Katsushika Hokusai was born in 1760 in
Edo, Japan. He was a Japanese master artist and produced the ukiyo-e1. The ukiyo-e is the
Japanese style of woodblock print making. Throughout his life, he took on at
least thirty different names that suited each phase he went through. In 1797,
he began going by the name of Katsushika Hokusai.2 He was adopted in
childhood by a prestigious artisan family named Nakajima and
became interested in drawing when he was five. Hokusai is said to have served in his youth as clerk
in a lending bookshop. As a teenager, he was apprenticed to a wood-block
engraver, which later influenced him as an artist.
married sometime in his mid-20s. In the influence of family life, one can see
his designs tended to turn from prints of actors and women to historical,
landscape subjects, and a bit of children. He himself had a daughter who
inherited his artistic talent, Eijo.
There even is an anime about her.3 Hokusai was quite fond of
displaying his artistic prowess in public. He would produce huge paintings of
mythological figures before festival crowds and was once even summoned to show
his artistic skills before the shogun. Hokusai’s daily routine consisted of
rising early, painting throughout the day, and until well after dark.
Hokusai was interested in oblique angles,
contrasts of near and far, and contrasts of manmade and the natural. These can
be seen in Under the Wave off Kanagawa through the placement
of the large wave in the foreground that dwarfs the small mountain in the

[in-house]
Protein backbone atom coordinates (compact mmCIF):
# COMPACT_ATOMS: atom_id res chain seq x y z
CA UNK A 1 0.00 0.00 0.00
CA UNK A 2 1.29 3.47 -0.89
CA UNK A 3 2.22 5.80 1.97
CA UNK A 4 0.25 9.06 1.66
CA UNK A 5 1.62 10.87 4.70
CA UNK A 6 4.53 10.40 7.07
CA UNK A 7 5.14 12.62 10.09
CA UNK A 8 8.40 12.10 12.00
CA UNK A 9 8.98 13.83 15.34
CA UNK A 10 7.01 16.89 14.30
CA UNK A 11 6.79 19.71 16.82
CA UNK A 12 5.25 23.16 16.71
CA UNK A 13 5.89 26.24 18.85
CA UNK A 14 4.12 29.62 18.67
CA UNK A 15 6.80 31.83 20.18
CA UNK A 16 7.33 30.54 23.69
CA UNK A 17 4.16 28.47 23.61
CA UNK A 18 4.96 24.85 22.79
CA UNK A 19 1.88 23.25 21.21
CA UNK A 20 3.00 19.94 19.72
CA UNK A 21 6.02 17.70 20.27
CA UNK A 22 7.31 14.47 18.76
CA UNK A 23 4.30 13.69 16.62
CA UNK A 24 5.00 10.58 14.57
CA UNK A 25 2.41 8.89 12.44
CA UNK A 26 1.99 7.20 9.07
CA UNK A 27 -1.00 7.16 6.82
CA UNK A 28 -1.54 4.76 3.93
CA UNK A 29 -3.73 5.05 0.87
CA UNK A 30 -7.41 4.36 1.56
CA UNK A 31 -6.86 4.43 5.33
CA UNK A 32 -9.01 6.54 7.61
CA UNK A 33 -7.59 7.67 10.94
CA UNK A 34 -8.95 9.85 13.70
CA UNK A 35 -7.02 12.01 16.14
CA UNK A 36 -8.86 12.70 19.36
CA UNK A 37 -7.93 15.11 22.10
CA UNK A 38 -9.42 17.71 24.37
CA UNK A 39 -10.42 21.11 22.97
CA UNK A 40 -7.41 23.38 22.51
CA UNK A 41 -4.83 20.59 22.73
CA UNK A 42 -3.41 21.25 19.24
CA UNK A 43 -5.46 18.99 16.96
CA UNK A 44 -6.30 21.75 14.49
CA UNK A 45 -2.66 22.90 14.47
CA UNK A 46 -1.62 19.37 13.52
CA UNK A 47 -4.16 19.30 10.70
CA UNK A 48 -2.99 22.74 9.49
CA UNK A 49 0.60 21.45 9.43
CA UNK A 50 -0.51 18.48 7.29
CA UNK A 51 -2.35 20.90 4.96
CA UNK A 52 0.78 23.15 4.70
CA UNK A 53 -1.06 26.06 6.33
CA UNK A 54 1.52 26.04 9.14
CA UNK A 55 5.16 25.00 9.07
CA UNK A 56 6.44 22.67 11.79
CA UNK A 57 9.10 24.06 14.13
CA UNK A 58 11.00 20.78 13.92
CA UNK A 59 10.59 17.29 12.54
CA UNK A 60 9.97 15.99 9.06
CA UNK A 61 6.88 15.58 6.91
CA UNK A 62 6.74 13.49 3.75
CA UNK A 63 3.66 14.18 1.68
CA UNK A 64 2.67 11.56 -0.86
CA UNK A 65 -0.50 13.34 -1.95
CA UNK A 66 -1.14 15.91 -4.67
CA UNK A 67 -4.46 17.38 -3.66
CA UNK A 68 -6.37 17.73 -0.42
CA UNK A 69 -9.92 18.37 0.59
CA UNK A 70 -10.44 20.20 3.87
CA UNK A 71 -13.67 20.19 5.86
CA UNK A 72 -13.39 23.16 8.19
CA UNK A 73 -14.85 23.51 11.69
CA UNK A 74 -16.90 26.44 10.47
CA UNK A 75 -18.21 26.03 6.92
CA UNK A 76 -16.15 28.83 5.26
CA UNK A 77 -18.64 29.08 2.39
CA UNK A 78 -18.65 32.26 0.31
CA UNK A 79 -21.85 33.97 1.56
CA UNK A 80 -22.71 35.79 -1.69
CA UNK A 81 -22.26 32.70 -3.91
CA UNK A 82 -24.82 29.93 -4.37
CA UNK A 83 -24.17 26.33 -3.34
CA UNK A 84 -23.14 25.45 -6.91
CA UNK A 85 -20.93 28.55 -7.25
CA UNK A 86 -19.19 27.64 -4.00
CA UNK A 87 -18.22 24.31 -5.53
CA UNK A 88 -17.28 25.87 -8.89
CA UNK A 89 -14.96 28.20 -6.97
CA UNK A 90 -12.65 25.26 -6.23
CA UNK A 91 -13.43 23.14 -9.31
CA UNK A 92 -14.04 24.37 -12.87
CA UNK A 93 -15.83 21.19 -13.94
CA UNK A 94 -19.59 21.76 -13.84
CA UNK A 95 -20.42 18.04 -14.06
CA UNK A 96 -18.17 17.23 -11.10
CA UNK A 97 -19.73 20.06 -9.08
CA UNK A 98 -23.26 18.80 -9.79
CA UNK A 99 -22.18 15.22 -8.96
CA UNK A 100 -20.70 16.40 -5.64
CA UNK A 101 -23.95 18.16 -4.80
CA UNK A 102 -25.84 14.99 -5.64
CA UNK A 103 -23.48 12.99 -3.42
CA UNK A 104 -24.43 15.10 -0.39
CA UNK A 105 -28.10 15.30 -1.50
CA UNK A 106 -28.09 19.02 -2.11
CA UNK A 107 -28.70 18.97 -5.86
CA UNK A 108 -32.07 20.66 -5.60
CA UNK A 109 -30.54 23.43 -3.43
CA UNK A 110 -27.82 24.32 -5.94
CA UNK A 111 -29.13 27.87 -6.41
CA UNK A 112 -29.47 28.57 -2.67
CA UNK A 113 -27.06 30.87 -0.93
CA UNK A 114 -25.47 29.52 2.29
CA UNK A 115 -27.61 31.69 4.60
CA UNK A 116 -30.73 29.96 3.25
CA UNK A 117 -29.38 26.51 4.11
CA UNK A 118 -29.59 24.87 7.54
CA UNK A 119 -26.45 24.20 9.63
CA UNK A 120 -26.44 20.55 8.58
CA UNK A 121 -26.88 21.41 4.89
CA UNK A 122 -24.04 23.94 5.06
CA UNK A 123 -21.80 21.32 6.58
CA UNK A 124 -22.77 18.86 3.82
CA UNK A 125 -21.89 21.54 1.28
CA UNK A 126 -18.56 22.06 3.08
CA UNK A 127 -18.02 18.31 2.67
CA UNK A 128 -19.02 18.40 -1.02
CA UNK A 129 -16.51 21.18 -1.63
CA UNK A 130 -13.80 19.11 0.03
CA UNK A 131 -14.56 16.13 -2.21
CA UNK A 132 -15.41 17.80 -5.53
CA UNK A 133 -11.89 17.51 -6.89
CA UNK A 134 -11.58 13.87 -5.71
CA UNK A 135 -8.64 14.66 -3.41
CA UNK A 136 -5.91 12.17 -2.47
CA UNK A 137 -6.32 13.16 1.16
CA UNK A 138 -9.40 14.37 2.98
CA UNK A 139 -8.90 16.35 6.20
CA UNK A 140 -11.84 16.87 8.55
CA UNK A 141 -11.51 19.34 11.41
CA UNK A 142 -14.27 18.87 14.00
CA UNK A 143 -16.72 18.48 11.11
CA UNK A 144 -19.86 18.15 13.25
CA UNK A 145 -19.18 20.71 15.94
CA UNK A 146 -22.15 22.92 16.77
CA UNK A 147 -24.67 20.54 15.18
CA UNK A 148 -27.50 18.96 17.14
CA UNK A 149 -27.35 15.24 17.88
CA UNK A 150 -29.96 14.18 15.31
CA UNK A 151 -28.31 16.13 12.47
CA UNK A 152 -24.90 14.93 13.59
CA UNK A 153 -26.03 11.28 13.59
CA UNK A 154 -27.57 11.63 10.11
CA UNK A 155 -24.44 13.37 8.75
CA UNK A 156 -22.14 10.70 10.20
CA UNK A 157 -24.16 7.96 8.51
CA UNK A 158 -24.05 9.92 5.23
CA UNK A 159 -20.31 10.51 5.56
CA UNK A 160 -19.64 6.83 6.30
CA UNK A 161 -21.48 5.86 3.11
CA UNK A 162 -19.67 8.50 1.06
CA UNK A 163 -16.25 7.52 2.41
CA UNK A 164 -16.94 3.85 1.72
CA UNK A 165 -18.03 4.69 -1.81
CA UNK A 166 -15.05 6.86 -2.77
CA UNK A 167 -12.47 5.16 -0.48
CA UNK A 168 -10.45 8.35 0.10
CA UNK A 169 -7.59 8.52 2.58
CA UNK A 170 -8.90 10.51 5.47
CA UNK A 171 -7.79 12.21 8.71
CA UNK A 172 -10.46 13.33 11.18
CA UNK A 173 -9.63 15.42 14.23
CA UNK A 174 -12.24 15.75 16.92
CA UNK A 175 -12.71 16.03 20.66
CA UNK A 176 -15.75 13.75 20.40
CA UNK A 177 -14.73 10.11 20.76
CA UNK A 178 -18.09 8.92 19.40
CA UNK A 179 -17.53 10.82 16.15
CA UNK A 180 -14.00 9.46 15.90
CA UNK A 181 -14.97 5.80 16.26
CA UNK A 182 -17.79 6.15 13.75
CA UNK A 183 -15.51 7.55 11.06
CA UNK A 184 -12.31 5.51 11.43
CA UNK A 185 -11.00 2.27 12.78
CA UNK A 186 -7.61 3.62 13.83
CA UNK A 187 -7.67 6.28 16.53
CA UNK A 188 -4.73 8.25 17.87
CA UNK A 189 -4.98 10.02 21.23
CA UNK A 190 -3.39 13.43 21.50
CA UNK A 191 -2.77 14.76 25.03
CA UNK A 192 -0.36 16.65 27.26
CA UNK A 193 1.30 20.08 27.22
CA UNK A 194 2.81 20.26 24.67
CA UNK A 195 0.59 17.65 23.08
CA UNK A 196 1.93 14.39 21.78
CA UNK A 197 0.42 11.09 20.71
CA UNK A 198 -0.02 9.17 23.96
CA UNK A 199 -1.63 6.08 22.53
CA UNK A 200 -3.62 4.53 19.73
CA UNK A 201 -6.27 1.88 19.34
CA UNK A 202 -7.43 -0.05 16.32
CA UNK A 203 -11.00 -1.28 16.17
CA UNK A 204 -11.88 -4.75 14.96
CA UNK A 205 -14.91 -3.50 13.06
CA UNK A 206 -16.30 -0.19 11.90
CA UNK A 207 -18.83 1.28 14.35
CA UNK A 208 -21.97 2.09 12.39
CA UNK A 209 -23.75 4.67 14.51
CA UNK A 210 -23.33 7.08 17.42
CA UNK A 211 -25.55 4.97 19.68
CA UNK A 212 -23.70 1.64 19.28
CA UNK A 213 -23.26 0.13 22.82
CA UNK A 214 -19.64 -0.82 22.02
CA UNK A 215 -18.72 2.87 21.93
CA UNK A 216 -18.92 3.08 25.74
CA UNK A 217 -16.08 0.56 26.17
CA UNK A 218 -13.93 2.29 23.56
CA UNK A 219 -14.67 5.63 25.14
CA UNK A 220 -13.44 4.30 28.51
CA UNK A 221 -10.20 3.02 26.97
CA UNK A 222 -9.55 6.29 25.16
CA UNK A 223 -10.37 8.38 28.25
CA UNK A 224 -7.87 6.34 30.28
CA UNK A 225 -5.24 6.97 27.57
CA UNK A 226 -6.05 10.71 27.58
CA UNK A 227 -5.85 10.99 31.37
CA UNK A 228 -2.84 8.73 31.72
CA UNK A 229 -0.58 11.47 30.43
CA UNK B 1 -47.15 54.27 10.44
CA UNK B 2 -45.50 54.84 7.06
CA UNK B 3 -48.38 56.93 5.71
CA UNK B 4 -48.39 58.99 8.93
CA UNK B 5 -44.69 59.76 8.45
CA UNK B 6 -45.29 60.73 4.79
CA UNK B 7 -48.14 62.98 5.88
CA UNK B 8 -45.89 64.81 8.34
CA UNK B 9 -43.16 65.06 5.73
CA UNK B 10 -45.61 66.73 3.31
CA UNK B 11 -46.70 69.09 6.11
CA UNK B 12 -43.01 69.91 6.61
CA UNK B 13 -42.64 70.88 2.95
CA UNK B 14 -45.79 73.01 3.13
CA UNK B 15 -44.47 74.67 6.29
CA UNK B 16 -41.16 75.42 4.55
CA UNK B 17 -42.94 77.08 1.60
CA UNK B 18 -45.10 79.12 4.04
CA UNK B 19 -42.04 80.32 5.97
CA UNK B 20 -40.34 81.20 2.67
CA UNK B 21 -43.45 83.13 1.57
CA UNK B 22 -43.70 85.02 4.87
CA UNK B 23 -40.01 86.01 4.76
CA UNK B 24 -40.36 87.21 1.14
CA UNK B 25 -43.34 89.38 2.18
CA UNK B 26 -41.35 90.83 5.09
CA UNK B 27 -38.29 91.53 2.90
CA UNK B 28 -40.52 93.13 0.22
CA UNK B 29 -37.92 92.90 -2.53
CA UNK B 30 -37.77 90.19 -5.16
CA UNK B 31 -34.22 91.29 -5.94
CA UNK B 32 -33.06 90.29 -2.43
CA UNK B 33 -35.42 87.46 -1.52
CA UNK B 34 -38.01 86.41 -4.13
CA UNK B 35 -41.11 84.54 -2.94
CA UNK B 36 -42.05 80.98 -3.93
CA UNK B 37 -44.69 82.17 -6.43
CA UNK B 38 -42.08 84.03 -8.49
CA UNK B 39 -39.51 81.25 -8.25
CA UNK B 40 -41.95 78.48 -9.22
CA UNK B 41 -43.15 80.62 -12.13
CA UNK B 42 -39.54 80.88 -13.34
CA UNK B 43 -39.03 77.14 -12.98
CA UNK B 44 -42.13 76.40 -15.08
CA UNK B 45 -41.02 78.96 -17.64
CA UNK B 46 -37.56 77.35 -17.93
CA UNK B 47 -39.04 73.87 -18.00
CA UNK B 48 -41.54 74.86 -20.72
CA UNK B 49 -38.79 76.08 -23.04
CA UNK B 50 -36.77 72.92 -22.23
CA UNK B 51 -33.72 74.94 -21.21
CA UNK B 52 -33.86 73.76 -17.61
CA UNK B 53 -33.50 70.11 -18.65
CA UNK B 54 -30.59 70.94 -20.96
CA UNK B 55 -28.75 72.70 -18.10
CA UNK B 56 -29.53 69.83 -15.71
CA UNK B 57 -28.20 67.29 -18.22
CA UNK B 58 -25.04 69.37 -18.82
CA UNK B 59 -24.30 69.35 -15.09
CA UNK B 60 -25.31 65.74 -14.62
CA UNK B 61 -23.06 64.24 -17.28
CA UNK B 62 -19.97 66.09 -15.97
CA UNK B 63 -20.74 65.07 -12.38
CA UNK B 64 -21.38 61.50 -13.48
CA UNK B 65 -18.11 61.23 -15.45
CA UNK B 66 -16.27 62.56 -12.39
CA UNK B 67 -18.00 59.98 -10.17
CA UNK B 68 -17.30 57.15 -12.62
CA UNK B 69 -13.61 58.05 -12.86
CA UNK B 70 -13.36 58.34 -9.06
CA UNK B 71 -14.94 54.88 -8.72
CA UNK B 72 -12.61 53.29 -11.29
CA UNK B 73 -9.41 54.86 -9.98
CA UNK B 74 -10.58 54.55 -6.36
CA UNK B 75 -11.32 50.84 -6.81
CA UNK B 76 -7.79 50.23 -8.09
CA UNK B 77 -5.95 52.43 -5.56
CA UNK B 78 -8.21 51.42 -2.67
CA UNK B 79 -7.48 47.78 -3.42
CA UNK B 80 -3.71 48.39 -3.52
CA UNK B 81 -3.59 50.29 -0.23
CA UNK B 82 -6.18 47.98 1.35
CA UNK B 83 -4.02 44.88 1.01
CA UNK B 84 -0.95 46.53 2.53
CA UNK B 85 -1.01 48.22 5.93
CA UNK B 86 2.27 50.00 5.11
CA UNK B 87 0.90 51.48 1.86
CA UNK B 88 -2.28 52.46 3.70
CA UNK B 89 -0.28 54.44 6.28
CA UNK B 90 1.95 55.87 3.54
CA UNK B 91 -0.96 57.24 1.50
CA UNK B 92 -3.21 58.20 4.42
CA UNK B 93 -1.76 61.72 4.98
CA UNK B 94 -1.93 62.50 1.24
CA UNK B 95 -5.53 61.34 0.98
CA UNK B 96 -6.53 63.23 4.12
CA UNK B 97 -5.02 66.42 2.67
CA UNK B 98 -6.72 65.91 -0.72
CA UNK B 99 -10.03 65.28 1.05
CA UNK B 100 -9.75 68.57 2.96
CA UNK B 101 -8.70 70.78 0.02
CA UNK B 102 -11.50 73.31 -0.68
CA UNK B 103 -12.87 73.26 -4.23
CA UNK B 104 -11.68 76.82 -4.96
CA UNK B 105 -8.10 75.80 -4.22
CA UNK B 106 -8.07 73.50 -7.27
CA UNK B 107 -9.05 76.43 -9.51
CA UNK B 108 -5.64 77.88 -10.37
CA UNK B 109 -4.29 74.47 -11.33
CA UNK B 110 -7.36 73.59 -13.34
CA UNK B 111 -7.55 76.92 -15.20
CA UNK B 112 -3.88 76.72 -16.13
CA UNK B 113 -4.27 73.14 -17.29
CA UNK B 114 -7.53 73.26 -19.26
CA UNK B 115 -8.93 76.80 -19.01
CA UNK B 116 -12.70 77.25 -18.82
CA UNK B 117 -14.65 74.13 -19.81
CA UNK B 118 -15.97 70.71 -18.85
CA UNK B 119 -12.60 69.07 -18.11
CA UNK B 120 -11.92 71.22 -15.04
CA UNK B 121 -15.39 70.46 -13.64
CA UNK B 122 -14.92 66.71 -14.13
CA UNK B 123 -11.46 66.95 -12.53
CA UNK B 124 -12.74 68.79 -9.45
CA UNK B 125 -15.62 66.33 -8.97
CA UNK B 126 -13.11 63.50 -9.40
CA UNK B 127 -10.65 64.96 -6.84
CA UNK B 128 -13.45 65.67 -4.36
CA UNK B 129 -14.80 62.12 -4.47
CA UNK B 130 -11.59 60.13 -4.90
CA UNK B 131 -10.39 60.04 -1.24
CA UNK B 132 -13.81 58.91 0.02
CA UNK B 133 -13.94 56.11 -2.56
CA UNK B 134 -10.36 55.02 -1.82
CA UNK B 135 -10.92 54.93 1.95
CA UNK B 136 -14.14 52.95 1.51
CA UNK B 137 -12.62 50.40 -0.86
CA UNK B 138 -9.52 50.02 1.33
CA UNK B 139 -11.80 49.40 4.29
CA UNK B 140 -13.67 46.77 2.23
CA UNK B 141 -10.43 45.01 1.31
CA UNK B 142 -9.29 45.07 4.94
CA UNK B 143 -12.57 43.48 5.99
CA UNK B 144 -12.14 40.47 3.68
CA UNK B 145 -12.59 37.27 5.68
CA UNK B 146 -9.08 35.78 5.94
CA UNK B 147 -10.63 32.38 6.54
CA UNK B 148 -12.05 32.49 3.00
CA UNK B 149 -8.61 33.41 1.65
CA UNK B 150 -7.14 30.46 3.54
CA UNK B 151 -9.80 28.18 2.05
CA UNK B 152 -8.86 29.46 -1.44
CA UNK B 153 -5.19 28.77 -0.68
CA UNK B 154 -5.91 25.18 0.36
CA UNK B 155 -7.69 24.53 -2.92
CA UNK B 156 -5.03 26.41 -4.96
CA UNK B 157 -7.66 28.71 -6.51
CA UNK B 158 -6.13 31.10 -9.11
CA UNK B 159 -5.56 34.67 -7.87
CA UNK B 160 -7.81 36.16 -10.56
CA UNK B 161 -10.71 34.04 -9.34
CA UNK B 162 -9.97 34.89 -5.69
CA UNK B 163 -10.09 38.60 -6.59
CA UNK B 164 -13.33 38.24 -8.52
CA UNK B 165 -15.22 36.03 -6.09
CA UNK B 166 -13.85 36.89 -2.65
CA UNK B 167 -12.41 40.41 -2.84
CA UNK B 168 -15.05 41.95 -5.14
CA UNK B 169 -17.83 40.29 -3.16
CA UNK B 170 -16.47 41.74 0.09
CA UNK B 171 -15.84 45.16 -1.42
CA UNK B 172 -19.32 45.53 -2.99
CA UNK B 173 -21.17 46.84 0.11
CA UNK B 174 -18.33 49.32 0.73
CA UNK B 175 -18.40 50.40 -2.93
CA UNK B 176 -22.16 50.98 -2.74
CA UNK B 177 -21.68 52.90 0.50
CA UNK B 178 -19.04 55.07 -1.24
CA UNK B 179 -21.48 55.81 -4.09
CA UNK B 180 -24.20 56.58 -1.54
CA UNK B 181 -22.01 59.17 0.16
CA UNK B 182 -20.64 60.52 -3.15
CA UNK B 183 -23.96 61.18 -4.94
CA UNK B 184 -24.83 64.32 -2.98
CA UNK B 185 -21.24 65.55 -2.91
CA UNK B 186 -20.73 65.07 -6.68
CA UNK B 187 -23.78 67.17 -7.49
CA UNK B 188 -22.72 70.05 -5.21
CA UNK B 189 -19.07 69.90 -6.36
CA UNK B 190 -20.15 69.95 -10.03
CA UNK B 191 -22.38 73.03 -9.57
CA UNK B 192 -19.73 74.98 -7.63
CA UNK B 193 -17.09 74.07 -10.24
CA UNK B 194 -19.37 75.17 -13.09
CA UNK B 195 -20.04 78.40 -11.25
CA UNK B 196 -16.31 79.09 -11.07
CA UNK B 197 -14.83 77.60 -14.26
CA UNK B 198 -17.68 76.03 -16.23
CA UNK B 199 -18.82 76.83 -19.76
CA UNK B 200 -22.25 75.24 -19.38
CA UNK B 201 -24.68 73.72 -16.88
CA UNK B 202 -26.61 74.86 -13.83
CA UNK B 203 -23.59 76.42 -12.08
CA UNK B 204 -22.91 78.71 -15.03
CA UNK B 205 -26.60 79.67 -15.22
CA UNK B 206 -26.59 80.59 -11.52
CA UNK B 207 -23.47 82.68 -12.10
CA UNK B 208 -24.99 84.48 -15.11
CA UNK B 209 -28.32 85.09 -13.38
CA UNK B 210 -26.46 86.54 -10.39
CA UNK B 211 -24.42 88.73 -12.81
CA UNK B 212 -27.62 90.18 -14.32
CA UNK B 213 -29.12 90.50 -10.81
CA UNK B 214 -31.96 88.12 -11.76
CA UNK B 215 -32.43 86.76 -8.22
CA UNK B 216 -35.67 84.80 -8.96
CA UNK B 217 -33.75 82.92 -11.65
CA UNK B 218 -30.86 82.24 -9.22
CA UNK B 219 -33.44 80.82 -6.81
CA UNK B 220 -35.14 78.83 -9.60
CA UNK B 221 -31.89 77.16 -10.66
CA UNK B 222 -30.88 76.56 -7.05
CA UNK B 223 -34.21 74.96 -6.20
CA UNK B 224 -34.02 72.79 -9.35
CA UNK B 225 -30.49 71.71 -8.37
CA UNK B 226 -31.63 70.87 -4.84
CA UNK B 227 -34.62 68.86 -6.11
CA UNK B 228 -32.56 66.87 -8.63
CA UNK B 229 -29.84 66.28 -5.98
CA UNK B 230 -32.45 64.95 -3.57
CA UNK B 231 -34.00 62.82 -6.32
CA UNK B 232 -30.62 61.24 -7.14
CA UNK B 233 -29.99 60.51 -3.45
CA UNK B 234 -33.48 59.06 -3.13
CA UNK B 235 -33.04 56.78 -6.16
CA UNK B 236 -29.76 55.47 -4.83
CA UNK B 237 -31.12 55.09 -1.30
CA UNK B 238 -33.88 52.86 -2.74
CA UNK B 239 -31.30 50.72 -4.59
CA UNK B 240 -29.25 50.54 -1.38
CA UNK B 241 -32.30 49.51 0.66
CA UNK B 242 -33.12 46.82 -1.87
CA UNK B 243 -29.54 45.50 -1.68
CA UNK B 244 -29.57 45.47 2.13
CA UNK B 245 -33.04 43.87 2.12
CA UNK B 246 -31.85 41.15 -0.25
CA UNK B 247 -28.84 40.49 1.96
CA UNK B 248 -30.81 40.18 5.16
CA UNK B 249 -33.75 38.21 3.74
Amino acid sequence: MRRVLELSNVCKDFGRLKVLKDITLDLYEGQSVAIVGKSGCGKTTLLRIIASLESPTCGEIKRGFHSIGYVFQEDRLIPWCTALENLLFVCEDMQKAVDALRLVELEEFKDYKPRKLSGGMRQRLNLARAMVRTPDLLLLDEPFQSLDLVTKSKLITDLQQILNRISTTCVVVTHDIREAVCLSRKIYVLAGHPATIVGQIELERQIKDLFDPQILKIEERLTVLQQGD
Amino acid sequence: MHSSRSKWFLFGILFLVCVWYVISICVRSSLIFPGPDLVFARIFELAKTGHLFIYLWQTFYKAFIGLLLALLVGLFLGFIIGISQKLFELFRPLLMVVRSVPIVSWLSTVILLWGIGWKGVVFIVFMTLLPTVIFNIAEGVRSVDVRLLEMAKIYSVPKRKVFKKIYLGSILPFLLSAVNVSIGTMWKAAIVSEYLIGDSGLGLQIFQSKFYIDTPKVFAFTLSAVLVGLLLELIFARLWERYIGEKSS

distance, as well as having men and boats among the powerful waves. His is most
famously known for his woodblock print
the Great Wave off Kanagawa. This is from his “Thirty-Six Views of
Mount Fuji” series. He learned about
Western prints in Japan through Dutch trade. From the
Dutch artwork Hokusai became interested in linear perspective.4 Subsequently, Hokusai
created a Japanese variant of linear perspective. The influence of Dutch art
can also be seen in his use of a low horizon line and in use of the distinctive
European color, Prussian blue.
The Great Wave Off Kanagawa draws your
attention first to the great, large wave. It takes up most of the page and
seems to engulf Mount Fuji. There are three fishing boats struggling to fight
the wave as they are being drawn in. However, two boats are close to being
flipped over as one is closest to the Great Wave and passes its side and the
other one surrounded by a smaller wave. The last boat is directly under the path
of Great Wave. There seems to be another, possibly as tall, wave like the Great
Wave on the right side of the print. Though only half is shown.
Hokusai’s wood block print gives a very
ominous feel from the pale-yellow sky that looks like fumes of smoke. It also
has smoky hints once it is closer to earth around the mountain. The waves are
two toned with a dark blue and a paler blue to give them depth, but are mainly
dark blue. There is a great deal of white in the waves as they are churning a
lot and adding air into the waves. Hokusai shades the white of the waves with a
baby blue for a bit of depth. He also portrays the waves to be splashing and
you can see a little rain of white to convey that.
Mount Fuji blends in with the waves. This
is due to its purply-blue color. Also, there is a boat blocking the view of the
mountain so it is hard to distinguish the mountain from a wave. Mount Fuji seems
to be tiny compared to the Great Wave which is emphasizing how monstrous of a
wave it was. In reality, Mount Fuji is Japan’s tallest peak at 3,776 meters.
This puts in perspective to how large the wave might have been assuming it was
at least the same height.
1 ukiyo-e means “pictures of the
2 Lane, Richard.
“Hokusai.” Encyclopædia Britannica. November 15, 2017. https://www.britannica.com/biography/Hokusai.
3 It is http://www.watchanimemovie.com/?s=Miss+Hokusai
in case you wanted to see
4 Lane “Hokusai.”